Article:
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Friday, January 21, 2011

Book Shelf "Must-Have"--Stealing the Language

Though published in 1986, Alicia Suskin Ostriker's Stealing the Language: The Emergence of Women's Poetry in America (Beacon Press) is so vibrant--and I want to say--so necessary-- that it becomes more important--not less--as time goes on.

Because every now and then a book comes along which goes beyond itself and lives somewhere in the future where we have to think in double-time just to catch up with it. And on our journey towards it, we catch a glimpse of our literary future.

This is one brilliant book. If you do not own a copy, buy one now.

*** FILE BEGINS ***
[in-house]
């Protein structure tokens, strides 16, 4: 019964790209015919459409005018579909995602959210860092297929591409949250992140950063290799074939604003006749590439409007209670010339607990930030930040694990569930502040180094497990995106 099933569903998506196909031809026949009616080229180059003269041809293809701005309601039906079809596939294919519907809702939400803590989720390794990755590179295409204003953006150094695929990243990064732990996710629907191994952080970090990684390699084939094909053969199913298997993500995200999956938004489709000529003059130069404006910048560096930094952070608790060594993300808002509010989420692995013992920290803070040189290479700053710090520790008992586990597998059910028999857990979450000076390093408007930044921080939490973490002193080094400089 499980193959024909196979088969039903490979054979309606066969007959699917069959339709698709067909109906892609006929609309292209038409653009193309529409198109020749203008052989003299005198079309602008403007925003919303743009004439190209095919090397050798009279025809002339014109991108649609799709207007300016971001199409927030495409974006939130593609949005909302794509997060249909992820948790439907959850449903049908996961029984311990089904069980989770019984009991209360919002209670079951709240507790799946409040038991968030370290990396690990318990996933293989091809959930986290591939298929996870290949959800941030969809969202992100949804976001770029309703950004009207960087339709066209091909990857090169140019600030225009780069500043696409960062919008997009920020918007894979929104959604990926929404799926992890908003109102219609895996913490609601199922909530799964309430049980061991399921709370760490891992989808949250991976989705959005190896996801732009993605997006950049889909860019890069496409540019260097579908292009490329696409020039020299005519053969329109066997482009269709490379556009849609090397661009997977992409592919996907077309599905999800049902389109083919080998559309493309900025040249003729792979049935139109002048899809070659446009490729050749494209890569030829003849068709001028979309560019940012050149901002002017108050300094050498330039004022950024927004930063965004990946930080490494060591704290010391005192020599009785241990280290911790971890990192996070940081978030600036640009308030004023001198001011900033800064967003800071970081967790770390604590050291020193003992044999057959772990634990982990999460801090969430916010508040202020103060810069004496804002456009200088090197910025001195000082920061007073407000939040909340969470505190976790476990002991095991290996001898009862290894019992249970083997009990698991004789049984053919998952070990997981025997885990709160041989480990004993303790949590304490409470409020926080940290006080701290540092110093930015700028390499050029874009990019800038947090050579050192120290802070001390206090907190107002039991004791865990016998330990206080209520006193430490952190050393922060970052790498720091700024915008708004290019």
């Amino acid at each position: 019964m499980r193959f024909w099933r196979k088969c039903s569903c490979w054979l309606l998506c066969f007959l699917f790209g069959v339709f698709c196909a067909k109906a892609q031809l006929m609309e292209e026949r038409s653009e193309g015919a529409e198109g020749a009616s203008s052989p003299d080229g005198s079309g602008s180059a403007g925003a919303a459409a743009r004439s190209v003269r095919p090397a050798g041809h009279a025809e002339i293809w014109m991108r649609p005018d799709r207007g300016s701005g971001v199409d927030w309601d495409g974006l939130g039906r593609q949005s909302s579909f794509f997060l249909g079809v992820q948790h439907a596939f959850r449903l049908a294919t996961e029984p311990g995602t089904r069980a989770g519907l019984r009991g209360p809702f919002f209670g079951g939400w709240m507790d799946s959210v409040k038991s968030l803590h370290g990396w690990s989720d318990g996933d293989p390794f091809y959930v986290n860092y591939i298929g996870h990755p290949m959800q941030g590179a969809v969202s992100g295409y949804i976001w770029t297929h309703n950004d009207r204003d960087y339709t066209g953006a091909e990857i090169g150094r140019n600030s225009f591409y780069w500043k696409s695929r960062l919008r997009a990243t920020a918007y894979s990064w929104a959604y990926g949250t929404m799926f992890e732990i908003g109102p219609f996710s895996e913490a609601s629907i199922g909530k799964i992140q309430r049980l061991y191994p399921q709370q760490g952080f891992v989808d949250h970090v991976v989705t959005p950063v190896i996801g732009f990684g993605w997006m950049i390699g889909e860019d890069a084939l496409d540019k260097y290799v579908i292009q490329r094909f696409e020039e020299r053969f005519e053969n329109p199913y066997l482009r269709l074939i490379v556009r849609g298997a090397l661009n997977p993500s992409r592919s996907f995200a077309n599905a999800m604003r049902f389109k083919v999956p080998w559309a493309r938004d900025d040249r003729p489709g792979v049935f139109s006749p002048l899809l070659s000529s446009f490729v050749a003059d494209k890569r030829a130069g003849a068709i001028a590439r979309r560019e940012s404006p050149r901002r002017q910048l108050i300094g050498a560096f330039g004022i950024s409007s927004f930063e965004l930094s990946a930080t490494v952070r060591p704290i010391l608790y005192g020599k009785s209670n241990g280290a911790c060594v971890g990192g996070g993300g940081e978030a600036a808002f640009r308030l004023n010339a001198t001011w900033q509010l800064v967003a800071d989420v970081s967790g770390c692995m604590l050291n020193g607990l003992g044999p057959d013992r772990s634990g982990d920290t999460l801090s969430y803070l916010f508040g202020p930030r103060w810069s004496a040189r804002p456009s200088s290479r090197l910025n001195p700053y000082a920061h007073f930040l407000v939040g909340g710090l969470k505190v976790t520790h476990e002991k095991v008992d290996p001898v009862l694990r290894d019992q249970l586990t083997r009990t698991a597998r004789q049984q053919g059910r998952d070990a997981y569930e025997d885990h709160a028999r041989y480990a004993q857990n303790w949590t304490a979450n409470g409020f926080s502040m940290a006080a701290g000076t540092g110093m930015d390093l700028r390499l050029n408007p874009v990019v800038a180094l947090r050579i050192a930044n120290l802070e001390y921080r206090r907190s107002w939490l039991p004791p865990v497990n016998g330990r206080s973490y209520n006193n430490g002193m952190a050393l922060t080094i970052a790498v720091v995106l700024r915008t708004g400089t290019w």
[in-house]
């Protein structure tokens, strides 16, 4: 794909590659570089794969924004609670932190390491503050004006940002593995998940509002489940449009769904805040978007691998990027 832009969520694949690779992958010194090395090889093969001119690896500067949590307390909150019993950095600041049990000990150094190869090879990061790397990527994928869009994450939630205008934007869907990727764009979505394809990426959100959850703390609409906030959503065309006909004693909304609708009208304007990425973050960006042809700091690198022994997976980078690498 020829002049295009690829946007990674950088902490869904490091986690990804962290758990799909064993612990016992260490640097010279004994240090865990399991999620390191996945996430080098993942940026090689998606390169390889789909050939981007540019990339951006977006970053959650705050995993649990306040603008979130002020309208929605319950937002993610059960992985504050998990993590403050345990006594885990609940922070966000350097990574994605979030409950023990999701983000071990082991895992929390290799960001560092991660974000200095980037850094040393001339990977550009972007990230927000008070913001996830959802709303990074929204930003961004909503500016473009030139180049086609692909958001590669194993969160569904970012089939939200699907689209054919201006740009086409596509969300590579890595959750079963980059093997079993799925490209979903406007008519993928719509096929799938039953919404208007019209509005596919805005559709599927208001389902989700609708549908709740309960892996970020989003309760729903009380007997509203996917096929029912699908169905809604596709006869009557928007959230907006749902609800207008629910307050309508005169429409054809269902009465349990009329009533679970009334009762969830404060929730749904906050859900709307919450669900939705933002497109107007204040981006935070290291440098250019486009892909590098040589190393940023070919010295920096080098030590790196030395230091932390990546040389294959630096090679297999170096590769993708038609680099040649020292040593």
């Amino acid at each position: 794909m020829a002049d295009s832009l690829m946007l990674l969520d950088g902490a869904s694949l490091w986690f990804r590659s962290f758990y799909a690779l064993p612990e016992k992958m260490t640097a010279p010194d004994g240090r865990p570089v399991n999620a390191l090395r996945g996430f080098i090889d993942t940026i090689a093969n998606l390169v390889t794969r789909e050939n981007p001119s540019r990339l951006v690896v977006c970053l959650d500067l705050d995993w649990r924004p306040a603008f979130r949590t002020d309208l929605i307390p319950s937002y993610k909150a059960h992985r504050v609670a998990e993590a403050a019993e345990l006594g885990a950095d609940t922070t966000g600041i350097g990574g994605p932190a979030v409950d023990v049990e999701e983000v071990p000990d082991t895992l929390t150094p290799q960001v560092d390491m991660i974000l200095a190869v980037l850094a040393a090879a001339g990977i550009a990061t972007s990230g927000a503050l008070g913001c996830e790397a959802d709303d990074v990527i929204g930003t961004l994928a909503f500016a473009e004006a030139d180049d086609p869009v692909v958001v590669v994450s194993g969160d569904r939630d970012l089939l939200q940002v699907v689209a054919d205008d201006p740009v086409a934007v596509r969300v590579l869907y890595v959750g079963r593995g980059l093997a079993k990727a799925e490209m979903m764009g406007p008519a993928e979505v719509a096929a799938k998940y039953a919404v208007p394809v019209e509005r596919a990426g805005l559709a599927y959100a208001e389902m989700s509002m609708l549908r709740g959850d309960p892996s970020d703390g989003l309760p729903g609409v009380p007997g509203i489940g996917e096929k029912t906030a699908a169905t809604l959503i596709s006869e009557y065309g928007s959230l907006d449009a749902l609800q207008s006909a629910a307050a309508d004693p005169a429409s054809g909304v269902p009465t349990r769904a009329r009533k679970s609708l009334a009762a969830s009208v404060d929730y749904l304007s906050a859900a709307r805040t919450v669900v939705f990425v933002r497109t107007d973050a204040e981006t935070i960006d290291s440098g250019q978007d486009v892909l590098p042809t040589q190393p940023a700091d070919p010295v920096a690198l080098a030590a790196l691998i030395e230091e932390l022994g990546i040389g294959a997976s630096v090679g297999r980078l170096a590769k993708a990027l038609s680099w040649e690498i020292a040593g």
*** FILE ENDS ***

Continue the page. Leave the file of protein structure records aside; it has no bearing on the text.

"In this major study, Alicia Suskin Ostriker probes the origins and meanings of contemporary women's poetry since the 1960's. Proposing that women writers must be "thieves of language," Ostriker traces the struggle of women poets today to achieve self-definition in the context of literary tradition designed to repress the female voice. Stealing the Language examines this new poetry in relation to its female roots and as a powerful alternative to academic modernism and postmodernism, loking at the poetics of the body, of anger and violence, of "the imperative of intimacy," and of revisionist mythmaking in women's poetry."

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